Earlier in February, a prime point of debate on social media platforms was the new Alcohol Control Rules instituted by the home ministry of Bangladesh on 5 February 2022.
The refurbished Narcotics Control Act 2018 has made provisions for hotels, restaurants, and other food places to sell drinking alcohol legally but with authorized permits. Clubs with 100 or more permit holder members can apply for liquor licenses, and those that have at least 200 members with drinking permits can apply to open bars.
Places that sell alcohol can purchase 40% of the alcohol they need from Bangladesh Parjatan Corporation in exchange for duty taxes at regular rates, or they can import it. The rest is to be bought from local alcohol sources.
Bars are also allowed to be installed in export processing zones (EPZ), resorts, theme parks, other recreation sites, and development project areas habituated by foreign citizens.
On Fridays, Islamic holidays, and any other government holidays, alcohol stores must remain closed. On regular days, these stores have to close up by 10:30 pm unless they have a special license that will allow them to stay open till 1:30 am.
With the approval of the Director General, vendors with licenses can sell alcohol of any brand, and not just in bars and clubs. But the bottles must be labelled with health warnings.
The official legal drinking age is 21 and above, and those who fall under this age range can apply for permits to drink by following proper application procedures.
When the news about regularizing alcohol was posted on news pages with clickbait headlines on social media, like always, followers split up into two teams and blew up the comment sections with some strong opinions.
Many people saw the new rules as a disgrace from a religious standpoint, while others rejoiced at the decision wishing other forms of drugs would be legalized too. The comment wars led to some people opining that road accidents caused by drunk driving will surge in the country now that consuming alcohol has been “legalized”. The supporters of the new regulation argue that those who want to consume alcohol would consume it anyway, legal or not, and that drunk driving is not anything foreign in the country.
Apparently, the new law that has stirred up chaos among people in the country isn’t anything close to alcohol laws in Western countries. The new provisions have only made some regulations for traders and retailers to sell alcohol to the general public.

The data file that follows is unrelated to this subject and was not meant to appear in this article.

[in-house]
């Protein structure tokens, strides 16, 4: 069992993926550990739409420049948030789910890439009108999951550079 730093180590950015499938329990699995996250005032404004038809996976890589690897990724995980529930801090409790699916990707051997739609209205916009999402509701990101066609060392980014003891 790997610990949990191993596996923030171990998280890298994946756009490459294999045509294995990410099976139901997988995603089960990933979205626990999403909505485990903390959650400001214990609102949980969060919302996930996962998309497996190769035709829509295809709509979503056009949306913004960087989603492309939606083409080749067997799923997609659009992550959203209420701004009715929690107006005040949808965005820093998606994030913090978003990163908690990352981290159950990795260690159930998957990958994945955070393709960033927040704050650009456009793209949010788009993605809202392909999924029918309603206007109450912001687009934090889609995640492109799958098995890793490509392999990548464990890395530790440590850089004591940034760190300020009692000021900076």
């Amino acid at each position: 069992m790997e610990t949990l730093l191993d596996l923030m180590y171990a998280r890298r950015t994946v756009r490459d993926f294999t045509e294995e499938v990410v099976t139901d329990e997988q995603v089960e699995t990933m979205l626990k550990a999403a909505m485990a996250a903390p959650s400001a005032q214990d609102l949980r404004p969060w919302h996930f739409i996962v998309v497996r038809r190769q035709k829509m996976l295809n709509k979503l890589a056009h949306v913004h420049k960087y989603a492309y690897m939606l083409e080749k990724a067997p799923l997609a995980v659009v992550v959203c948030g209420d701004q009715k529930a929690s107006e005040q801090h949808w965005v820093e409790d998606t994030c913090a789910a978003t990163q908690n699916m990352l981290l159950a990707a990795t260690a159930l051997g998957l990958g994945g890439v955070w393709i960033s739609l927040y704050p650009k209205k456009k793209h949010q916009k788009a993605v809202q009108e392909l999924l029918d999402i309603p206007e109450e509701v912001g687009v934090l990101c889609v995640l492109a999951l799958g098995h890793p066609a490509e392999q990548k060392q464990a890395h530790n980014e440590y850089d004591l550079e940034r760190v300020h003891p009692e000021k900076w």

So, what’s different now? Among other changes, one is the imposition of a legal minimum age of 21 to receive an alcohol permit. Fees for obtaining and renewing alcohol permits and licenses have also been raised. Licenses and passes are also mandatory for the purchase, storage, production, processing, marketing, transportation, and import-export of alcohol products.
Even before the recent inclusions, the Narcotics Control Act 2018 mandated Muslims in Bangladesh, for whom drinking is prohibited by religion, to obtain alcohol permits only for medical purposes. To apply for the permit, the individual is required to submit a prescription provided by a civil surgeon or a doctor with the lowest acceptable rank of Associate Professor. The prescription must state the patient’s condition and explain why an alcohol treatment is necessary.
There has been no alteration to this particular law for Muslims, hence, the new rules don’t pose any threat to the religious sentiments of the citizens.
Also, under the older version of the Act, foreigners and foreign and diplomatic passport holders in Bangladesh could collect and drink alcohol without permits. Natives of Rangamati, Bandarban, Khagrachhari were also allowed to drink alcoholic drinks indigenous to their regions without any permit. The no-permit policy also applied and still applies to small tribal groups and daily labourers such as domes, cobblers, sweepers, and tea-garden workers for drinking Taree and Pochui- beverages made of fermented liquor and spirit.
Making alcohol available at tourist spots was basically a move to increase revenue in the tourism sector. So has been stated by Manjurul Islam, Deputy director (preventive education) at the Department of Narcotics Control in Dhaka. He also said that the new provisions were put in place to match the changing mentality of the citizens.
Many will agree that one flipside of alcohol not being legally available is that people who want to drink resort to black markets. These unregulated markets often sell adulterated or low-quality liquor that may lead to death from alcohol poisoning for the consumers. On the other hand, a legal and regulated market is supposed to reduce the chances of such fatalities.
The bottom line is there’s no reason to jump to conclusions over anything you see on the internet without doing minimum research. And the truth is, you can’t stop anyone from doing what they want to, using whatever means they want to use.
Keywords: new alcohol law in bangladesh, alcohol law in bangladesh 2022,